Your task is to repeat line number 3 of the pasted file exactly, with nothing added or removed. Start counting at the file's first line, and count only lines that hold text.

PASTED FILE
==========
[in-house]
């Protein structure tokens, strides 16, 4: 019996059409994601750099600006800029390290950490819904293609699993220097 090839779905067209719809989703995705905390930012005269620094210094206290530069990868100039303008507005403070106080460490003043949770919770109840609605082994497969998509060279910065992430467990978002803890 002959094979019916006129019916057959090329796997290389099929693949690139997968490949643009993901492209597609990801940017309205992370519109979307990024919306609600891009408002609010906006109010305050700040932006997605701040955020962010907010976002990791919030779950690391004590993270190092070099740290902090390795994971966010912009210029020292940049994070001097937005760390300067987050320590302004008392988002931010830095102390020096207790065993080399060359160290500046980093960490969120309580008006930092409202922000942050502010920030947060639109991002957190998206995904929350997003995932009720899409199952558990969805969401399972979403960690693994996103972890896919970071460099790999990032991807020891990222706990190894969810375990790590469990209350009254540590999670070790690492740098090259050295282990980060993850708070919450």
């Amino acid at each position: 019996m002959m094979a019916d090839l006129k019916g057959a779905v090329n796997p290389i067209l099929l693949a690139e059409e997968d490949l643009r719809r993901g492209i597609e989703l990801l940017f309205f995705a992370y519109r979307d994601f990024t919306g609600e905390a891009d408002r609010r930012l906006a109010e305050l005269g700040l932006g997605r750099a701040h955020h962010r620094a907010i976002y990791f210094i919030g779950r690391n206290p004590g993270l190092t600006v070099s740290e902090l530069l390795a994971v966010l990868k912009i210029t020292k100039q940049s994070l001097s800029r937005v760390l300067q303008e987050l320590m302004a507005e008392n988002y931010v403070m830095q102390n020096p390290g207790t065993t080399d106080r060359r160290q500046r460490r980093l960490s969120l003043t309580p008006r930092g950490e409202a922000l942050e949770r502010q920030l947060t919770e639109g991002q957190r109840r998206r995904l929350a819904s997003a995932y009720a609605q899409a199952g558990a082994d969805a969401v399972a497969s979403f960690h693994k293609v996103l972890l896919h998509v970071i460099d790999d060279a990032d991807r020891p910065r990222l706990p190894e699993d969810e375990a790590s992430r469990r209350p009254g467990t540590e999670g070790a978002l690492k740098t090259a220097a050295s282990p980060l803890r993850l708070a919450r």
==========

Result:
């Amino acid at each position: 019996m002959m094979a019916d090839l006129k019916g057959a779905v090329n796997p290389i067209l099929l693949a690139e059409e997968d490949l643009r719809r993901g492209i597609e989703l990801l940017f309205f995705a992370y519109r979307d994601f990024t919306g609600e905390a891009d408002r609010r930012l906006a109010e305050l005269g700040l932006g997605r750099a701040h955020h962010r620094a907010i976002y990791f210094i919030g779950r690391n206290p004590g993270l190092t600006v070099s740290e902090l530069l390795a994971v966010l990868k912009i210029t020292k100039q940049s994070l001097s800029r937005v760390l300067q303008e987050l320590m302004a507005e008392n988002y931010v403070m830095q102390n020096p390290g207790t065993t080399d106080r060359r160290q500046r460490r980093l960490s969120l003043t309580p008006r930092g950490e409202a922000l942050e949770r502010q920030l947060t919770e639109g991002q957190r109840r998206r995904l929350a819904s997003a995932y009720a609605q899409a199952g558990a082994d969805a969401v399972a497969s979403f960690h693994k293609v996103l972890l896919h998509v970071i460099d790999d060279a990032d991807r020891p910065r990222l706990p190894e699993d969810e375990a790590s992430r469990r209350p009254g467990t540590e999670g070790a978002l690492k740098t090259a220097a050295s282990p980060l803890r993850l708070a919450r």